William Wordsworth - The Solitary Reaper
Dorothy and her brother's tour of Scotland inspired William to write seventeen poems. Dorothy included nine of them in her Recollections. Among the finest is The Solitary Reaper. The source of that poem was the following description in Dorothy's travelogue.
As we descended, the scene became more fertile, our way being pleasantly varied through coppices or open fields, and passing farm-houses, though always with an intermixture of uncultivated ground. It was harvest-time, and the fields were quietly - might I be allowed to say pensively? - enlivened by small companies of reapers. It is not uncommon in the more lonely parts of the Highlands to see a single person so employed. The following poem was suggested to William by a beautiful sentence in Thomas Wilkinson's Tour in Scotland.
Here Dorothy records her impression of the reapers at Loch Voil in a matter-of-fact note. Then she quickly gives the floor to her brother, who uses the rural scene to capture the atmosphere of the Highlands in one unforgettable image. He does not speak of 'small companies of reapers', like Dorothy, but of one solitary reaper. 'Alone she cuts and binds the grain, And sings a melancholy strain.' The girl's voice fills the whole valley, says the poem, breaking the silence as the cuckoo breaks the silence on the remote Hebrides after a long dark winter. What would this solitary reaper sing about, the poet wonders? About long past battles, old sorrows or just of common, everyday affairs?
The Solitary Reaper
Behold her, single in the field,
Yon solitary Highland Lass!
Reaping and singing by herself;
Stop here, or gently pass!
Alone she cuts and binds the grain,
And sings a melancholy strain;
O listen! for the Vale profound
Is overflowing with the sound.
No Nightingale did ever chaunt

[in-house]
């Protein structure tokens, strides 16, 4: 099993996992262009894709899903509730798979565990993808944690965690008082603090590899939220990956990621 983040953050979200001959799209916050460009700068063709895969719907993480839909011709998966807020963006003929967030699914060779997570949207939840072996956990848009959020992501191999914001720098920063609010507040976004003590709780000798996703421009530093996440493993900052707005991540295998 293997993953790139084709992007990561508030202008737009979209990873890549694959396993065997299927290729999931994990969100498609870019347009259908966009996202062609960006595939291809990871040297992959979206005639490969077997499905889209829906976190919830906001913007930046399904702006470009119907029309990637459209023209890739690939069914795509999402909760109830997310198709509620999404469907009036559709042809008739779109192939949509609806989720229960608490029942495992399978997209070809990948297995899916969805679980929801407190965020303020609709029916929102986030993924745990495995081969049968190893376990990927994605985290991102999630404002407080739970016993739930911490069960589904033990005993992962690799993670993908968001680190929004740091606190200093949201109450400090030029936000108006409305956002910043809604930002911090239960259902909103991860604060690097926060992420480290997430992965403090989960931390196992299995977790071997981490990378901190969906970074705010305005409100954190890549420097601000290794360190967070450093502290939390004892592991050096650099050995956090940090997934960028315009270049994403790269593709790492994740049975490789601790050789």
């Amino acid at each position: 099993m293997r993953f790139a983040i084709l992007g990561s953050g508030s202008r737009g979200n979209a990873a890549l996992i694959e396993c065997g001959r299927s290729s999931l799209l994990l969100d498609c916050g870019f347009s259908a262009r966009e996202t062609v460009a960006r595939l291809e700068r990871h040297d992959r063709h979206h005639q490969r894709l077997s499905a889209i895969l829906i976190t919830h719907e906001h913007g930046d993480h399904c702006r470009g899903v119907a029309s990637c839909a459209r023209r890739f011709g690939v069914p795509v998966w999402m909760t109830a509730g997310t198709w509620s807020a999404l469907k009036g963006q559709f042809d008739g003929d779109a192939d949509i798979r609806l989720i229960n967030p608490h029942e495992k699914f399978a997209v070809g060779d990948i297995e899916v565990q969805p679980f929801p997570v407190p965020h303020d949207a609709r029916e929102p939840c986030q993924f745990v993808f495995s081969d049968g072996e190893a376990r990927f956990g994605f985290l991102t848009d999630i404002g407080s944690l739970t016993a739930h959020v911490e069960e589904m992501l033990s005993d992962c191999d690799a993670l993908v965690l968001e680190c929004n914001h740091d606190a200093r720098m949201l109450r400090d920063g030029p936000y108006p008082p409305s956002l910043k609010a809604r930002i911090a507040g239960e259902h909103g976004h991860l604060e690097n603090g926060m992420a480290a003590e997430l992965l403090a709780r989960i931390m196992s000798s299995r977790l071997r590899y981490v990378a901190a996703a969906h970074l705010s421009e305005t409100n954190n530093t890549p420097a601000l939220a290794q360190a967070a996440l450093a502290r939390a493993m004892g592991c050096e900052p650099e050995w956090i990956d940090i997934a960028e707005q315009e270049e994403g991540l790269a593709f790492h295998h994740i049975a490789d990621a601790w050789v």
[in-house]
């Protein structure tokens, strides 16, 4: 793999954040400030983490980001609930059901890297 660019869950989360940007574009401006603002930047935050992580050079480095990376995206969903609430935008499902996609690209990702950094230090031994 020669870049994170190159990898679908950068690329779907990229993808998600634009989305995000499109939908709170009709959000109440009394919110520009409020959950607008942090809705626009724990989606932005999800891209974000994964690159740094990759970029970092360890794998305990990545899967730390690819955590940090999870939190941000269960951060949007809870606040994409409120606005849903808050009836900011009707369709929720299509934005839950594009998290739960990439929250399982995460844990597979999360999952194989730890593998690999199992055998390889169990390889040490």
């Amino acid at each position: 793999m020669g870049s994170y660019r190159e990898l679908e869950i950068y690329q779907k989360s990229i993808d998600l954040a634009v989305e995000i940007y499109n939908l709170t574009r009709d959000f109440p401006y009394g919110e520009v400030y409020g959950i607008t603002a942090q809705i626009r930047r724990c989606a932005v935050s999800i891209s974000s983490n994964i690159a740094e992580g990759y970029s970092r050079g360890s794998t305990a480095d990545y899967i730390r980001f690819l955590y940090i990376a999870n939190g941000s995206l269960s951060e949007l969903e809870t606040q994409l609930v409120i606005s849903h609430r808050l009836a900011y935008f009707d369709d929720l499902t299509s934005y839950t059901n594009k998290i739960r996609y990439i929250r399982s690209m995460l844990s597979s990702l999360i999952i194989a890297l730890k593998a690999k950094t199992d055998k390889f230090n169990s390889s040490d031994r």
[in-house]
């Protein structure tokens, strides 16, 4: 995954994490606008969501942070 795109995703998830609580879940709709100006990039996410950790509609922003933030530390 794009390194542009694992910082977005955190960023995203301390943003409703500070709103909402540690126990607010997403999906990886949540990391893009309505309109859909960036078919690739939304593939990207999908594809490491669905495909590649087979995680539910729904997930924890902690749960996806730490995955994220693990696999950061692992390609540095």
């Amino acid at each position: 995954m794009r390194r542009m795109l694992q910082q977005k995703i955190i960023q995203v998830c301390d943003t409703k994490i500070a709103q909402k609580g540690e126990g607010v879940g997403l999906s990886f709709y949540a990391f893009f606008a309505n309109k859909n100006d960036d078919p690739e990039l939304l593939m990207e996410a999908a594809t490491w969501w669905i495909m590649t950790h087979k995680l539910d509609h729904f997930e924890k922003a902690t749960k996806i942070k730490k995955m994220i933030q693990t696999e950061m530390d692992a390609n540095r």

More welcome notes to weary bands
Of travellers in some shady haunt,
Among Arabian sands:
A voice so thrilling ne'er was heard
In spring-time from the Cuckoo-bird,
Breaking the silence of the seas
Among the farthest Hebrides.
Will no one tell me what she sings?—
Perhaps the plaintive numbers flow
For old, unhappy, far-off things,
And battles long ago:
Or is it some more humble lay,
Familiar matter of to-day?
Some natural sorrow, loss, or pain,
That has been, and may be again?
Whate'er the theme, the Maiden sang
As if her song could have no ending;
I saw her singing at her work,
And o'er the sickle bending;—
I listened, motionless and still;
And, as I mounted up the hill,
The music in my heart I bore,
Long after it was heard no more.
Long before the Wordsworths went to Scotland, they had a keen interest in the oral culture of the country, in the stories and songs that the Scots had feasted beside and passed on by the fire for centuries. Scottish poets like Robert Burns were among their favourites. On the fourth day of their stay, they visited his grave in Dumfries. At the end of their tour, they paid a visit to Sir Walter Scott, the poet, writer and collector of historical ballads. Listening to Scottish stories and songs in the country of origin was one of the reasons to travel. In The Solitary Reaper William sums up the whole ballad culture by listing the main themes of the old Scottish songs. At the same time, he manages to evoke their melancholy tone by having a Highland lass singing at her work all alone in the field. He emphasises her solitude - which is different from loneliness - in the vast hills through association with far off empty deserts and isolated islands. By comparing her chanting to the singing of cuckoo and nightingale, he also suggests that this human being is as much a part of its natural environment as these melodious birds.